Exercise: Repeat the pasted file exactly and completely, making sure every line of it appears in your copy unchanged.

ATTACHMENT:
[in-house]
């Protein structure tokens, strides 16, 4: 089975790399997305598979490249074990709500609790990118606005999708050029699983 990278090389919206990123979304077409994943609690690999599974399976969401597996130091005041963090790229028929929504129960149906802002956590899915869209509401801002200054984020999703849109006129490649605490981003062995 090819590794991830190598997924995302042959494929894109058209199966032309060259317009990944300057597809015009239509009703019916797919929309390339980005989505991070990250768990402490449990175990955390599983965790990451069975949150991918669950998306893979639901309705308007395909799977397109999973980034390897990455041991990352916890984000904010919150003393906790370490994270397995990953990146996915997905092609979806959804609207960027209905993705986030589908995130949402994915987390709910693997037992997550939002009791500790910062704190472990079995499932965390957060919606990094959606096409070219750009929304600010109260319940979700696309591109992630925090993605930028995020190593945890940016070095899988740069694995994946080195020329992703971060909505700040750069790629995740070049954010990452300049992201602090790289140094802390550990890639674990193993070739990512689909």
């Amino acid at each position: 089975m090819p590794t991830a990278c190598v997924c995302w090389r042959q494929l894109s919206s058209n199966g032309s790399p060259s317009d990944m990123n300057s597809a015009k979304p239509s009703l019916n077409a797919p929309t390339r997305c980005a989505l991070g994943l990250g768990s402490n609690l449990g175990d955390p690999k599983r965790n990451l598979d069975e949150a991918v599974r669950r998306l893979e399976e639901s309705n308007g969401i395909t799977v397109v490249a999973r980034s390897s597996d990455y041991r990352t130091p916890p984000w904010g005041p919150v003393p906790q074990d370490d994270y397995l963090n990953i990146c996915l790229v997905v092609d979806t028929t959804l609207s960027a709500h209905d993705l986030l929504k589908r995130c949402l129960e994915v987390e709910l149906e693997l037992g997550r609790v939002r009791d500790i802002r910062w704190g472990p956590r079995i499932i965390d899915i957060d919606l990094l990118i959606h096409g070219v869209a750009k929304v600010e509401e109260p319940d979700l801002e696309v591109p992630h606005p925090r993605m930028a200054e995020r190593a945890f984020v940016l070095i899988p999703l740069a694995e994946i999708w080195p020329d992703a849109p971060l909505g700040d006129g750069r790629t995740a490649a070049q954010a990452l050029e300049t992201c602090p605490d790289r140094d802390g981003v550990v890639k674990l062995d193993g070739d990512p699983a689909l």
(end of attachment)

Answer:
[in-house]
């Protein structure tokens, strides 16, 4: 089975790399997305598979490249074990709500609790990118606005999708050029699983 990278090389919206990123979304077409994943609690690999599974399976969401597996130091005041963090790229028929929504129960149906802002956590899915869209509401801002200054984020999703849109006129490649605490981003062995 090819590794991830190598997924995302042959494929894109058209199966032309060259317009990944300057597809015009239509009703019916797919929309390339980005989505991070990250768990402490449990175990955390599983965790990451069975949150991918669950998306893979639901309705308007395909799977397109999973980034390897990455041991990352916890984000904010919150003393906790370490994270397995990953990146996915997905092609979806959804609207960027209905993705986030589908995130949402994915987390709910693997037992997550939002009791500790910062704190472990079995499932965390957060919606990094959606096409070219750009929304600010109260319940979700696309591109992630925090993605930028995020190593945890940016070095899988740069694995994946080195020329992703971060909505700040750069790629995740070049954010990452300049992201602090790289140094802390550990890639674990193993070739990512689909």
């Amino acid at each position: 089975m090819p590794t991830a990278c190598v997924c995302w090389r042959q494929l894109s919206s058209n199966g032309s790399p060259s317009d990944m990123n300057s597809a015009k979304p239509s009703l019916n077409a797919p929309t390339r997305c980005a989505l991070g994943l990250g768990s402490n609690l449990g175990d955390p690999k599983r965790n990451l598979d069975e949150a991918v599974r669950r998306l893979e399976e639901s309705n308007g969401i395909t799977v397109v490249a999973r980034s390897s597996d990455y041991r990352t130091p916890p984000w904010g005041p919150v003393p906790q074990d370490d994270y397995l963090n990953i990146c996915l790229v997905v092609d979806t028929t959804l609207s960027a709500h209905d993705l986030l929504k589908r995130c949402l129960e994915v987390e709910l149906e693997l037992g997550r609790v939002r009791d500790i802002r910062w704190g472990p956590r079995i499932i965390d899915i957060d919606l990094l990118i959606h096409g070219v869209a750009k929304v600010e509401e109260p319940d979700l801002e696309v591109p992630h606005p925090r993605m930028a200054e995020r190593a945890f984020v940016l070095i899988p999703l740069a694995e994946i999708w080195p020329d992703a849109p971060l909505g700040d006129g750069r790629t995740a490649a070049q954010a990452l050029e300049t992201c602090p605490d790289r140094d802390g981003v550990v890639k674990l062995d193993g070739d990512p699983a689909l």